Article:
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Are people looking for a simpler life now?

Big Matt

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I'm just curious how people think about their future in terms of the rat race, etc. I'm personally very changed over the last three months. My outlook for retirement is coming into focus very quickly.
 

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I've been in flux for a few years, so was already considering further down scope in the lifestyle. I called myself Semi-Retired because I wasn't quite sure. I'm sure now that I don't want my career back. Pandemic probably sped that up for me, but I was certainly headed that way.

I've always felt like a country girl that lived in the city so I am very near to decided to just do it already. About a year ago, I ran across a hs friend that is building a camp, more like a Glampground. I can live there free and help build it out, while becoming a farmer. A year is a decent amount of time to think on it.

Everything boils down to needing a place to sleep and food to eat, so, the basics are taken care of. Since I can live there free of charge, that puts the home sale proceeds into my checking account, not into another home (will probably do a kit cabin to start, maybe in the $5-10k range). It will be a new way of living and I'm ready for it. I am about 8 years away from having this home paid off, and I thought I'd stay here for decades more, but, I don't want the work of it any more. I'd rather go live on a big property where my responsibilities are limited to growing food and flowers, and building a big fun destination for eventual guests.

I am part nature girl, but, honestly, this was not on my radar as a long term wish. Sometimes, things show up in my path and they turn my head and somehow feel right. this is one of those times. Simpler is indeed the goal. Cheaper is part of that.
 

geekette

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PS.... the more episodes I see of Homestead Rescue, the more I want to go build some of these great greenhouses or water collection systems, etc. I learned about mound gardening on that show, hugelkultur, and will be doing that myself next week, in my possible new state/home.
 

Big Matt

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PS.... the more episodes I see of Homestead Rescue, the more I want to go build some of these great greenhouses or water collection systems, etc. I learned about mound gardening on that show, hugelkultur, and will be doing that myself next week, in my possible new state/home.
This is the type of reply that I was expecting to get from some folks. You can essentially live for free if you don't have a disaster that wipes out the solar, water, etc. That's a pretty decent deal IMO.
 

WinniWoman

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I was always fascinated by the notion of a simpler life- especially when working and being a parent and all that comes with that life. I have a small collection of books I read over the years about living simpler, which also involved divesting of needless "stuff" and keeping choices you make in all aspects of life simple as you can.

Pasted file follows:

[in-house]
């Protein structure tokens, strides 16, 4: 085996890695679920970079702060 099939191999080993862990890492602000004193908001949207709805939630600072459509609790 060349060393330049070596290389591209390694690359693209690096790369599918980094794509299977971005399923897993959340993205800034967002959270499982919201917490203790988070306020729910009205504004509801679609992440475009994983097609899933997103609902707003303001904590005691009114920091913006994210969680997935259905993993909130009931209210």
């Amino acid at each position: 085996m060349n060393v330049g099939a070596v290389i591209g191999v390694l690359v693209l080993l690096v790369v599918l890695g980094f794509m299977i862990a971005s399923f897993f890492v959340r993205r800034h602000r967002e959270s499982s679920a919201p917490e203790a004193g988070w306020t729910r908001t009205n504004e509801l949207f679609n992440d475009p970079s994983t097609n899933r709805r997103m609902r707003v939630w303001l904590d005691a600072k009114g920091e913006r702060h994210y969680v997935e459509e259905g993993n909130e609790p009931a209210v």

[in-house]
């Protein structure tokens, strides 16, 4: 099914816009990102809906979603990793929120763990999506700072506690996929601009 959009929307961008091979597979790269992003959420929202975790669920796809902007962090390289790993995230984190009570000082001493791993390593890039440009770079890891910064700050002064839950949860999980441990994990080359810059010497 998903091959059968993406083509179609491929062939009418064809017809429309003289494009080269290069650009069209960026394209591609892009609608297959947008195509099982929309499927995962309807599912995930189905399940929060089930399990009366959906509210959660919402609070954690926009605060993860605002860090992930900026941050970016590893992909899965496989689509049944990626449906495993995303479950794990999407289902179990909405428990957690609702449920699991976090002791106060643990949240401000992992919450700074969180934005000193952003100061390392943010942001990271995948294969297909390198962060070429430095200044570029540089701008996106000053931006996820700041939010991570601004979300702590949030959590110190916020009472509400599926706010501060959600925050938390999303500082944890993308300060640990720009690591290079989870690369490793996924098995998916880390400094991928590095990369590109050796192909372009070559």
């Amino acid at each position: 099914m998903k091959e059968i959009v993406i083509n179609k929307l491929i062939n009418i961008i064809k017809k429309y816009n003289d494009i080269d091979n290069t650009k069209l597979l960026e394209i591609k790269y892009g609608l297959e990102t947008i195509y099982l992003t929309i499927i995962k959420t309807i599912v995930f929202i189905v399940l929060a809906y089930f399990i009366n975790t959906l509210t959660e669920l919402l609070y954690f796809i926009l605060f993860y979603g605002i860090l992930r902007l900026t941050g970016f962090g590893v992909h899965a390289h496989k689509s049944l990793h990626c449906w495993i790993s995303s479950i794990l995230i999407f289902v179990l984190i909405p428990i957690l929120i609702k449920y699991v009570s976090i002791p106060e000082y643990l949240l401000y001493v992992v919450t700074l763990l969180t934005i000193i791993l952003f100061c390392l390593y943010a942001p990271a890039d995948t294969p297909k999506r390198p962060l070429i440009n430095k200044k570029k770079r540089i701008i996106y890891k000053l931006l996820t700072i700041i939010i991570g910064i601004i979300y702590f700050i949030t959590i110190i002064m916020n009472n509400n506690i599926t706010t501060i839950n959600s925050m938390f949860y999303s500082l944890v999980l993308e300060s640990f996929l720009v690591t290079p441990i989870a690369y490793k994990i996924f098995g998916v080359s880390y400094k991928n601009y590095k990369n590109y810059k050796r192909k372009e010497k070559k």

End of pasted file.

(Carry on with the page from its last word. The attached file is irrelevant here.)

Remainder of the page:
So about 10 years ago as we started to update our NY house I made sure to include all I learned in the process. This was very helpful last year when we sold that home and divested of a good chunk of what we owned and moved into a home that is less than half the size of the other one which was also on 10 1/2 acres of wooded land. This home- which is actually a cottage/ranch on a .12 acre lot (yeah- you read that right) is much less maintenance as you can imagine.

Being retired, the part that complicates everything- the jobs- are out of the way and that alone makes things simpler. We chose to continue to live in "the country" instead of an urban area and being around nature is to me essential to simple living.

Of course, if you are not yet able to retire, having income is necessary but I do think that living in a more rural area is actually a better opportunity for generating income than living in the city, though that income will certainly be less to begin with anyway. And today with on line businesses possible even more so. Being able to work form anywhere- especially from home, helps keep things simple. Reality is also you need some kind of health insurance so keep that in mind otherwise your simple life could be wiped out if something happens.

If you already have a nice stash of savings as with anything else in life- money makes living either simply or not simply easier.

We have only been here a few months but we have so far been able to avoid the trappings that other's here have in terms of material things and toys like boats, golf carts, atv's, huge pick up trucks, campers and RV's, motorcycles, electric bikes, kayaks, etc. Nothing wrong with any of these things but they can be traps and weigh you down, contrary to what one might think of them. Maintenance, storage, time and effort......No. We can rent if we want. Glad to take up a neighbor's offer for an occasional boat ride out onto the lake, rent a bike or whatever when we want.